Truly the teachers at Lake Forest are not as good as they think they are. My child has moved to another state to train for a sport and now attends a new high school. I have been swamped with emails from their staff. Emails from the school nurse, progress reports from teachers, daily happenings, information about parent nights. She is respected as an elite athlete, and does not have to take physical education. They might not have smart boards but the school has even adjusted her course schedule to suit her needs without any prompting, placing her in a different level class. I have had more positive conversations with the new school than all the years she attended LFHS. Surprisingly, her honors English class does not have a weekly "bring a book to read" friday, while the teacher leaves for most of the period. I have had some positive experiences at LFHS with my kids, but now that I have something to compare, they are not as good as they think they are. I also might mention her total book buy amount....zero...that's right. You don't buy books. What a concept at a public school.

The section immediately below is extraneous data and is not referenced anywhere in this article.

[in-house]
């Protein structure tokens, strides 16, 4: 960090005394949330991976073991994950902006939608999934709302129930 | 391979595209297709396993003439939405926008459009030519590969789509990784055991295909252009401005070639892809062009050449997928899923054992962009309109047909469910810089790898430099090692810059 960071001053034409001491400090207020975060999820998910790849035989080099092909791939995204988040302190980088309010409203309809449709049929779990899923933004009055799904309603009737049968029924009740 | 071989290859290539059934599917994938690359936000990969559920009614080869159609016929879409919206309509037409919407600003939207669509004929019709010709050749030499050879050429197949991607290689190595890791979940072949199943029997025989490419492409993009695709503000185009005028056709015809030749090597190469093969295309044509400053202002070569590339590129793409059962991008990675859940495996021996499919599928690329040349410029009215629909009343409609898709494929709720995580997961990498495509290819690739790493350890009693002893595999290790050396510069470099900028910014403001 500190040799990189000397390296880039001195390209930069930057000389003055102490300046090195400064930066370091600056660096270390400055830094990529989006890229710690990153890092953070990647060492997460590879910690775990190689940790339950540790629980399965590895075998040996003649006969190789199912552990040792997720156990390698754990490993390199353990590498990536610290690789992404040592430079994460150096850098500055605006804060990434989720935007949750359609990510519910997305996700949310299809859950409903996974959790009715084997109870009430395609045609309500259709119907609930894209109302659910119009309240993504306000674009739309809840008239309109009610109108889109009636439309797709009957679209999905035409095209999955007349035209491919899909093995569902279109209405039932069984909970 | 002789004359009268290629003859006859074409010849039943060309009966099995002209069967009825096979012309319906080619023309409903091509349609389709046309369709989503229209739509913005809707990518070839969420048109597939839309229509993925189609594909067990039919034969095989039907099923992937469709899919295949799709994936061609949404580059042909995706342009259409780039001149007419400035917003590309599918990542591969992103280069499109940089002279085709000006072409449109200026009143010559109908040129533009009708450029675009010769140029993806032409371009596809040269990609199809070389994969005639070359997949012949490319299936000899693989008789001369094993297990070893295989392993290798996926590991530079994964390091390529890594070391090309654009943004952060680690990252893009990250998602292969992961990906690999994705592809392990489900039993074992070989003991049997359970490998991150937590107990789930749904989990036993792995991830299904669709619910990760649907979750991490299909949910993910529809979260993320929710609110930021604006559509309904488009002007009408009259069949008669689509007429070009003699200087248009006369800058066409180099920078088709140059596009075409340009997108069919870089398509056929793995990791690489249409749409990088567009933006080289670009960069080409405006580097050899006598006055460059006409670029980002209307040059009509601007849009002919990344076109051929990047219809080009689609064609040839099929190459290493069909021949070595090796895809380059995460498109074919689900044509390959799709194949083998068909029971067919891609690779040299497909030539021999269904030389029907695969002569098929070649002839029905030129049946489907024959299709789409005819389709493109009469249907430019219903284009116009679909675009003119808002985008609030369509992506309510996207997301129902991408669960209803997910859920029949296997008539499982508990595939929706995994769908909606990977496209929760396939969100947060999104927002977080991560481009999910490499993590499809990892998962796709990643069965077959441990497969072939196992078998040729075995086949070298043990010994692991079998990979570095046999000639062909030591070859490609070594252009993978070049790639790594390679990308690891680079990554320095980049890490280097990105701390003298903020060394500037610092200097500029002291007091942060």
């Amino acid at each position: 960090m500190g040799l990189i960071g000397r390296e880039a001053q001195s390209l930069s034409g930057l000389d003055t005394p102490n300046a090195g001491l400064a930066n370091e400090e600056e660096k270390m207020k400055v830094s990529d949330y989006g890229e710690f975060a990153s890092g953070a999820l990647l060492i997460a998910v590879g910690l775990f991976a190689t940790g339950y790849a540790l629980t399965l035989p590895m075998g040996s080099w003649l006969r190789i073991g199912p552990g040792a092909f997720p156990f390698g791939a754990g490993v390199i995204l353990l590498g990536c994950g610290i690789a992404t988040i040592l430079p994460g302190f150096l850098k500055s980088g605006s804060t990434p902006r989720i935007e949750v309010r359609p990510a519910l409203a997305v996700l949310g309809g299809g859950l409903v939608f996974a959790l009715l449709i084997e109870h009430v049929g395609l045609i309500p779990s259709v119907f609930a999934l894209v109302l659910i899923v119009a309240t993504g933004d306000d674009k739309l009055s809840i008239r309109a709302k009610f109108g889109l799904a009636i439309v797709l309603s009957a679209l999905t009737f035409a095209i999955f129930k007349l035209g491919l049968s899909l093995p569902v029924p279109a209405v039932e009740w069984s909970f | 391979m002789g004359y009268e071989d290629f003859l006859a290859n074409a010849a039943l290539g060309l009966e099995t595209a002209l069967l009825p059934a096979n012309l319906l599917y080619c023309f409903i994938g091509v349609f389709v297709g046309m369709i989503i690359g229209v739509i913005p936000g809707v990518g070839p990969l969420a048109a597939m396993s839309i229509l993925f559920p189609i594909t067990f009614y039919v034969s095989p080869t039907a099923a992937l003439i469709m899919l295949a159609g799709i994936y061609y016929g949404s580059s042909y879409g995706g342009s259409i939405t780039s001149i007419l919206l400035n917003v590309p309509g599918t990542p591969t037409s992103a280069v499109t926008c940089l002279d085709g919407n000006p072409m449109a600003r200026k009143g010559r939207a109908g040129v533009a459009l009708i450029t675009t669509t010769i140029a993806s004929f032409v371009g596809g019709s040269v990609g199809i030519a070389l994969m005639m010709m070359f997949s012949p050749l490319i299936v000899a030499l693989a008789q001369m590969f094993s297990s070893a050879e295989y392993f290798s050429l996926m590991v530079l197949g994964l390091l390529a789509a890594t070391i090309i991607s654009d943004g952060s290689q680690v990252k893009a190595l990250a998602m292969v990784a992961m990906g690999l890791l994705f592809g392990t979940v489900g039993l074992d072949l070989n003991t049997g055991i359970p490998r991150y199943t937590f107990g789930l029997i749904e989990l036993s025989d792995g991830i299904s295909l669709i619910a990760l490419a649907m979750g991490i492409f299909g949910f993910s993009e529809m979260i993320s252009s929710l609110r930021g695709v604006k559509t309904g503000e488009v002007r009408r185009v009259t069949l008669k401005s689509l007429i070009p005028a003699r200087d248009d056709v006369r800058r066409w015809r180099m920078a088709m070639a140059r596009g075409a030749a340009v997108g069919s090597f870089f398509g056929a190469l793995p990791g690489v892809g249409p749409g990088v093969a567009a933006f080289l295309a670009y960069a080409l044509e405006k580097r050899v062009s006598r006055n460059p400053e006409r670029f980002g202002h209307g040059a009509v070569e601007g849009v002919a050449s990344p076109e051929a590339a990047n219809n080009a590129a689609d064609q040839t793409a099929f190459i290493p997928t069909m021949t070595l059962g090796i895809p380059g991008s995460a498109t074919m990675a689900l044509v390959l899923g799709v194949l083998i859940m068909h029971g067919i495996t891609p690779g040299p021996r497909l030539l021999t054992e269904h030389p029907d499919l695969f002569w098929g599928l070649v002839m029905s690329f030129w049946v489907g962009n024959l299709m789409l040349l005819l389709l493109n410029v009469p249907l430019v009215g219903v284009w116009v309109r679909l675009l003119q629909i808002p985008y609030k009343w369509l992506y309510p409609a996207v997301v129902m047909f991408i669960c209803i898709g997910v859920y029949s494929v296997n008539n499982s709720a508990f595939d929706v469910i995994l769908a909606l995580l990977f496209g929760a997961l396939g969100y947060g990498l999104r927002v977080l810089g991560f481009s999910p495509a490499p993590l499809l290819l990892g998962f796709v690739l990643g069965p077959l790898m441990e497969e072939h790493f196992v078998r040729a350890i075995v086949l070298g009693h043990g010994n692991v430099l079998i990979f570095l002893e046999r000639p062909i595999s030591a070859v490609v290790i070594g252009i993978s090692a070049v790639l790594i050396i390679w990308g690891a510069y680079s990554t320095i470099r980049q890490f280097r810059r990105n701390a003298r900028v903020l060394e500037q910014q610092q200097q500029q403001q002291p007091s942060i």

s cee September 08, 2012 at 03:16 AM
Illinois is the teacher export state. If you check the state board of education there are many times more teachers than there are openings. Some times as much as 50 or more for every opening. Why not use some of these teachers, many who have advanced degrees who are willing to take less just to get into a job. Ronald Reagen did it with the airline strike and it changed history forever. There was never again an airline strike. It is time to break with tradition and mob run unions and run the school with principles of competition and free enterprise. This will insure the taxpayer gets the best teacher for their buck and their child the best education.
s cee September 08, 2012 at 03:23 AM
Guess where some of these go after work? They are teaching online classes and at the local; Jr. College and small college. That way they can get 2 pensions at taxpayer rexpense! Thats right they can retire and take a different job at a different district and be employed while earning a pension. Many have done this and it is on the taxpayer to spit up the money. Lets push to make it a law, public servants serve the public not the other way around.